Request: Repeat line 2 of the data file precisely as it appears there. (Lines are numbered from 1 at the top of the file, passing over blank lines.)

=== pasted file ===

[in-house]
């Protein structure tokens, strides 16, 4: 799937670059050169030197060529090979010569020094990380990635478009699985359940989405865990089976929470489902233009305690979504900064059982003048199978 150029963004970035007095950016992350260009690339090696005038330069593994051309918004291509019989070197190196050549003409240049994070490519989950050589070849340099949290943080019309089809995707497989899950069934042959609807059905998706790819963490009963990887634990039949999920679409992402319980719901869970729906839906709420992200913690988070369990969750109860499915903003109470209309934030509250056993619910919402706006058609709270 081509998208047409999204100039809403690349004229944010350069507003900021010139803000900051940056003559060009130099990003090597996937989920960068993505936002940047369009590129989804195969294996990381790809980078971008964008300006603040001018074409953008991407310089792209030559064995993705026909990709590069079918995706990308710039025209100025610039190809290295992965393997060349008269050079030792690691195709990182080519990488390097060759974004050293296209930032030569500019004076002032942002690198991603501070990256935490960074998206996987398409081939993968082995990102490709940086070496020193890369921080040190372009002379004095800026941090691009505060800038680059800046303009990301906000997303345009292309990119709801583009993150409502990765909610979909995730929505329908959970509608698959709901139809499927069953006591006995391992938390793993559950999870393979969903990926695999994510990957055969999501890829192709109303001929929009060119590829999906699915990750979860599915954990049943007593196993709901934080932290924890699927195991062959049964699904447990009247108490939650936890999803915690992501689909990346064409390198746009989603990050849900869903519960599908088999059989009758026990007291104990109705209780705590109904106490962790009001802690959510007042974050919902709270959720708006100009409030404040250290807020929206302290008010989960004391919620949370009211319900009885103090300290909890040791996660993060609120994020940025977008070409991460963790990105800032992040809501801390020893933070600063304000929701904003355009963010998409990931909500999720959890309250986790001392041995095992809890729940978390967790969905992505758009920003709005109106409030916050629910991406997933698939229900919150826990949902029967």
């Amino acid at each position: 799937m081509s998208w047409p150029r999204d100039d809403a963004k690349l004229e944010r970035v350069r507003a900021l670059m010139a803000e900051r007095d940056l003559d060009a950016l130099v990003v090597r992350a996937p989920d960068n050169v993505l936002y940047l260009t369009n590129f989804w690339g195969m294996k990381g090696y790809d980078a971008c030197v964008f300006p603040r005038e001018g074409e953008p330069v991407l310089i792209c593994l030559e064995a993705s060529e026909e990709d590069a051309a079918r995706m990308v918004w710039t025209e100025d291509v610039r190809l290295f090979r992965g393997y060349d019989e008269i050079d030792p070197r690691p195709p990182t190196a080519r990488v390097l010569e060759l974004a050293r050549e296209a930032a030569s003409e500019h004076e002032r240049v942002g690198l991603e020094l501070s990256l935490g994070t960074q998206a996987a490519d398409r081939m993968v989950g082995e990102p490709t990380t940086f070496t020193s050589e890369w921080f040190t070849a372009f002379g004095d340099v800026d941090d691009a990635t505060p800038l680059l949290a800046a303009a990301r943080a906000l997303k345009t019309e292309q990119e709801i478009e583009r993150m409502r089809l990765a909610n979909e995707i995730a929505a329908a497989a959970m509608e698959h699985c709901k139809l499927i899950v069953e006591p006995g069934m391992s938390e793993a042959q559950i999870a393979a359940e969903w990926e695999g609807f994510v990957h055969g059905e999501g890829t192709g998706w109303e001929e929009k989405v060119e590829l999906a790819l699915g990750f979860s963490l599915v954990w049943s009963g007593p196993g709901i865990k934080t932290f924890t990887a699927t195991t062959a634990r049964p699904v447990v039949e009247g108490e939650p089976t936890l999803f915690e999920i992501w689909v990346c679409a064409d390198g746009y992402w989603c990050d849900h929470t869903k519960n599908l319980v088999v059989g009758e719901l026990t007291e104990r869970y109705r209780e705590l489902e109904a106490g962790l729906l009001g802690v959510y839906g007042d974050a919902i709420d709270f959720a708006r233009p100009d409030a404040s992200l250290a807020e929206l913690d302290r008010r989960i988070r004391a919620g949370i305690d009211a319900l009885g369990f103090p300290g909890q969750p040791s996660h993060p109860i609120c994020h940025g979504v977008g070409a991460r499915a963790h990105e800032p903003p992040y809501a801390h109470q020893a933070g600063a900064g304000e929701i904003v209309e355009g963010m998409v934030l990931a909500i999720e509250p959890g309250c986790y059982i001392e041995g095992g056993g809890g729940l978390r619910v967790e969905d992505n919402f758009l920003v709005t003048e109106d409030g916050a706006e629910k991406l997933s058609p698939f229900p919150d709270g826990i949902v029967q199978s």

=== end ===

């Protein structure tokens, strides 16, 4: 799937670059050169030197060529090979010569020094990380990635478009699985359940989405865990089976929470489902233009305690979504900064059982003048199978 150029963004970035007095950016992350260009690339090696005038330069593994051309918004291509019989070197190196050549003409240049994070490519989950050589070849340099949290943080019309089809995707497989899950069934042959609807059905998706790819963490009963990887634990039949999920679409992402319980719901869970729906839906709420992200913690988070369990969750109860499915903003109470209309934030509250056993619910919402706006058609709270 081509998208047409999204100039809403690349004229944010350069507003900021010139803000900051940056003559060009130099990003090597996937989920960068993505936002940047369009590129989804195969294996990381790809980078971008964008300006603040001018074409953008991407310089792209030559064995993705026909990709590069079918995706990308710039025209100025610039190809290295992965393997060349008269050079030792690691195709990182080519990488390097060759974004050293296209930032030569500019004076002032942002690198991603501070990256935490960074998206996987398409081939993968082995990102490709940086070496020193890369921080040190372009002379004095800026941090691009505060800038680059800046303009990301906000997303345009292309990119709801583009993150409502990765909610979909995730929505329908959970509608698959709901139809499927069953006591006995391992938390793993559950999870393979969903990926695999994510990957055969999501890829192709109303001929929009060119590829999906699915990750979860599915954990049943007593196993709901934080932290924890699927195991062959049964699904447990009247108490939650936890999803915690992501689909990346064409390198746009989603990050849900869903519960599908088999059989009758026990007291104990109705209780705590109904106490962790009001802690959510007042974050919902709270959720708006100009409030404040250290807020929206302290008010989960004391919620949370009211319900009885103090300290909890040791996660993060609120994020940025977008070409991460963790990105800032992040809501801390020893933070600063304000929701904003355009963010998409990931909500999720959890309250986790001392041995095992809890729940978390967790969905992505758009920003709005109106409030916050629910991406997933698939229900919150826990949902029967």